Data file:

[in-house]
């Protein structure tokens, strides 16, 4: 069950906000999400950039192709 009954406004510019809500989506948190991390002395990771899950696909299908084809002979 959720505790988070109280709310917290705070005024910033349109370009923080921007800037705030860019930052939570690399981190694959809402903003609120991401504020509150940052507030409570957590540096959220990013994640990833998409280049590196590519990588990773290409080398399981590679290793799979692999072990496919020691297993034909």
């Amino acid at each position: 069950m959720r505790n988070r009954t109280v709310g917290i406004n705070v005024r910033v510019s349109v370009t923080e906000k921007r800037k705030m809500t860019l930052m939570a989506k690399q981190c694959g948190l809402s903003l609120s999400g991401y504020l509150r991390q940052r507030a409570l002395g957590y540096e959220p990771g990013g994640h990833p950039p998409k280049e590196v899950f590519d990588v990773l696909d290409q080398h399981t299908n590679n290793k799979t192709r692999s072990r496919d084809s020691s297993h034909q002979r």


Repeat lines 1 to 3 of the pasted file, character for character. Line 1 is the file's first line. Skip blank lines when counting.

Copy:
[in-house]
């Protein structure tokens, strides 16, 4: 069950906000999400950039192709 009954406004510019809500989506948190991390002395990771899950696909299908084809002979 959720505790988070109280709310917290705070005024910033349109370009923080921007800037705030860019930052939570690399981190694959809402903003609120991401504020509150940052507030409570957590540096959220990013994640990833998409280049590196590519990588990773290409080398399981590679290793799979692999072990496919020691297993034909």
């Amino acid at each position: 069950m959720r505790n988070r009954t109280v709310g917290i406004n705070v005024r910033v510019s349109v370009t923080e906000k921007r800037k705030m809500t860019l930052m939570a989506k690399q981190c694959g948190l809402s903003l609120s999400g991401y504020l509150r991390q940052r507030a409570l002395g957590y540096e959220p990771g990013g994640h990833p950039p998409k280049e590196v899950f590519d990588v990773l696909d290409q080398h399981t299908n590679n290793k799979t192709r692999s072990r496919d084809s020691s297993h034909q002979r």